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Despite brief clash, Obama and Christie are both working for justice reform

President Obama visited a New Jersey rehabilitation center on the same day Gov. Chris Christie addressed Camden police officers. 

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    New Jersey Gov. Chris Christie (l.) greets President Barack Obama at Atlantic City International Airport, as the president arrives to witness damage from superstorm Sandy, Oct. 31, 2012.
    Pablo Martinez Monsivais/AP/File
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President Barack Obama promoted his criminal justice reform campaign while touring a successful New Jersey rehab facility on Monday – and he wasn’t the only politician in the state tackling the issue.

Gov. Chris Christie, a 2016 Republican presidential candidate, spoke at an event recognizing progress in Camden's law enforcement. The city, known for poverty and violence, has slashed its crime rates in recent years through community-friendly policing.

Despite reports of a quarrel following their respective outings, President Obama and Governor Christie's efforts to reform criminal justice emphasizes a growing bipartisan recognition of the flaws in the current corrections system.

In Newark, Obama met with a former inmate and the staff of Integrity House, a nonprofit rehabilitation organization that serves current and former prisoners with drug addictions and housing issues. Founded by Newark Parole Officer David Kerr in the 1960s, the state-funded facility welcomes 2,400 guests every year with treatment, housing, and outpatient programs.

As part of his broader campaign to end mass incarceration and help former prisoners re-integrate into society, Obama is calling to "ban the box," eliminating the requirement that job seekers disclose criminal history on job applications.

"That's bad not only for those individuals, but for our economy," he said at a roundtable at Rutgers University following his visit to Integrity House. "It's bad for those communities that desperately need more role models who are gainfully employed. We've got to make sure Americans who have paid their debt to society can earn their second chance."

Following his visit, Obama announced a list a new steps the White House will undertake to reduce recidivism and aid reintegration, including up to $8 million in education and training grants from the Department of Education.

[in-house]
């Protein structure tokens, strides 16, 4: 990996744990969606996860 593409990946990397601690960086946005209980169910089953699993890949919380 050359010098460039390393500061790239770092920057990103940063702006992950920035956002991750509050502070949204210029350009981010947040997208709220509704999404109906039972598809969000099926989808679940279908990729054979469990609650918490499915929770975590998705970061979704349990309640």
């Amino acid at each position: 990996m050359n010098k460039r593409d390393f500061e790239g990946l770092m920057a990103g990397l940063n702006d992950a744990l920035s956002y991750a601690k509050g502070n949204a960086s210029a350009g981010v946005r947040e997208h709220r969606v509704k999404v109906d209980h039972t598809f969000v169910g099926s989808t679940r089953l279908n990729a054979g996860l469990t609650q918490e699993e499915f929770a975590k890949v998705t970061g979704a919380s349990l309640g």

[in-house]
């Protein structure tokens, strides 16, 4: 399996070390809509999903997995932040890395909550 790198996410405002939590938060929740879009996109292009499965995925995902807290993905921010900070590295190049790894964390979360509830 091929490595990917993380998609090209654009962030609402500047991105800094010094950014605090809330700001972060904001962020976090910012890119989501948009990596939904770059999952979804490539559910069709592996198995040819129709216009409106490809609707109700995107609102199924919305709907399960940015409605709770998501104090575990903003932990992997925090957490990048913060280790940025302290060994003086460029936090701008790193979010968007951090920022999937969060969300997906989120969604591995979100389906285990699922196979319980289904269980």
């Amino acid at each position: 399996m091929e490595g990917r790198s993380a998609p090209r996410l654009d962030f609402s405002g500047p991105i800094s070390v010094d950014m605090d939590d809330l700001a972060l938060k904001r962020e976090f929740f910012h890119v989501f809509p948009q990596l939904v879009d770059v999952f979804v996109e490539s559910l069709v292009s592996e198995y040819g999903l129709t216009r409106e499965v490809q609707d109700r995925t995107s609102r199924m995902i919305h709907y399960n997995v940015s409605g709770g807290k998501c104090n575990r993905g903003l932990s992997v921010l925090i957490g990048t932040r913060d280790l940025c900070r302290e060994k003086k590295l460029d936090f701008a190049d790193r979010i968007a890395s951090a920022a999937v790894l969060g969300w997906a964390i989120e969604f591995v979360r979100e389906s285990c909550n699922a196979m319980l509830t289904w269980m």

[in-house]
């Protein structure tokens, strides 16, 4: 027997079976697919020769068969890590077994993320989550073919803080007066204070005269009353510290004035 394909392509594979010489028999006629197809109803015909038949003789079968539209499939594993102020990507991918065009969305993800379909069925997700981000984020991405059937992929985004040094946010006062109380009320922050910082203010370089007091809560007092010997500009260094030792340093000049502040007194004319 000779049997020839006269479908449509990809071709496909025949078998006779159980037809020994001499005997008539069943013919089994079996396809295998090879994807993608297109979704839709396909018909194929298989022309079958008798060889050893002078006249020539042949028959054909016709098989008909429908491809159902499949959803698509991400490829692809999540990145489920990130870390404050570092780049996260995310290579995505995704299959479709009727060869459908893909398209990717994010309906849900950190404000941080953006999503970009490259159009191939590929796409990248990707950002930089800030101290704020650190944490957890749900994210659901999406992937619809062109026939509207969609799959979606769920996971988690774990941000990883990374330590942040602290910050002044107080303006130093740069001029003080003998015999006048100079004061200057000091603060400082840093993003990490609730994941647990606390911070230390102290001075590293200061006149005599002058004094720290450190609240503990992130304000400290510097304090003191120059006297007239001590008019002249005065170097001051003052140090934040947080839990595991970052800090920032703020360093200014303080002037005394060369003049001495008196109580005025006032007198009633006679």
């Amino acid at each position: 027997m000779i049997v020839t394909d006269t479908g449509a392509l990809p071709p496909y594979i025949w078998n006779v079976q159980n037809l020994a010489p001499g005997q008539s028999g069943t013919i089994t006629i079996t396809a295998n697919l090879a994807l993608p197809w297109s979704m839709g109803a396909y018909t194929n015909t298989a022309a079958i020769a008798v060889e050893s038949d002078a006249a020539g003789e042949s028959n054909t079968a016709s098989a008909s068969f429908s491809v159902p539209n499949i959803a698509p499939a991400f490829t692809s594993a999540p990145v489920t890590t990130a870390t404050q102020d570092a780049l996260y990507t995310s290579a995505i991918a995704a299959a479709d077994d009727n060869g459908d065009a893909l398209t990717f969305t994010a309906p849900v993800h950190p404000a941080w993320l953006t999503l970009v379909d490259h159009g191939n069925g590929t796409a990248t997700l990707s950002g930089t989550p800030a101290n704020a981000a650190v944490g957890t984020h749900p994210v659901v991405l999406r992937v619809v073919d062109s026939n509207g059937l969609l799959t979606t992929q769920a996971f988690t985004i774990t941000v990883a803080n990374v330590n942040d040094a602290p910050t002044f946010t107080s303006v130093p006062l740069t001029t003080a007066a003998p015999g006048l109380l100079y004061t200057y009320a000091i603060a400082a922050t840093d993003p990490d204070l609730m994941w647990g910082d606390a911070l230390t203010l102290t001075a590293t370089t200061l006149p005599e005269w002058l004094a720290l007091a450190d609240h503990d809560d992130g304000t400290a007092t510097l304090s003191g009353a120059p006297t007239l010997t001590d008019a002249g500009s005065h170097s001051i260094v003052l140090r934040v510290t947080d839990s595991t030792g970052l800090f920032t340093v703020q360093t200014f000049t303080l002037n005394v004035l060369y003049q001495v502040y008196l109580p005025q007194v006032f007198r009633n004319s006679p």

Before the president arrived at the Integrity House in Newark, Christie posted a video on his Instagram that said, "Dear Mr. President, we’ve been getting this done in New Jersey since 2010. How nice of you to show up."

But he did not mention the president during his address to the Camden police department.

Standing with Camden Mayor Dana Redd, Christie expressed gratitude for the city’s law enforcement officers: "I'm here because I want to continue to bring attention to those things and say, 'Thank you.' "

After the events, in response to reporters' questions, Christie criticized Obama for not supporting cops enough.

"All of these criminal justice reforms, none of them are his," Christie said. "And now, all of a sudden, he wants to come and take a victory lap at Integrity House? He wouldn't know what Integrity House was unless Cory Booker told him."

White House Press Secretary Josh Earnest dismissed Christie’s comments as a campaign tactic.

"Gov. Christie's comments in this regard have been particularly irresponsible, but not surprising for somebody whose poll numbers are close to an asterisk," he said. "Clearly this is part of his strategy for turning that around. We'll see if it works."

Historically, the president and the governor have had an uneven relationship. Christie has condemned many of Obama's policies but lauded him for his response to 2012's Hurricane Sandy. The two have clashed repeatedly over national security and law enforcement.

But it is not surprising to see them both tackling criminal justice reform, an issue gaining momentum on the national stage.

As part of the comprehensive White House reform initiative, the Federal Bureau of Prisons said in October that 6,000 inmates will be granted early release between Oct. 30 and Nov. 2.

As of Tuesday morning, dozens of non-violent prisoners have been from Kentucky prisons under the US Sentencing Commission’s decision last year to cut prison terms in order to ease overcrowding.

Last month, the Senate introduced a bipartisan proposal to limit mandatory sentencing, ban solitary confinement, and promote reentry programs. A week later, the Republican-led House unveiled its own watered down legislation that nonetheless marks a significant forward step on a traditionally liberal issue.

"The President has also called on Congress to pass meaningful criminal justice reform, including reforms that reduce recidivism for those who have been in prison and are reentering society," says a White House statement. "The Sentencing Reform and Corrections Act of 2015, which recently received a strong bipartisan vote in the Senate Judiciary Committee, would be an important step forward in this effort."

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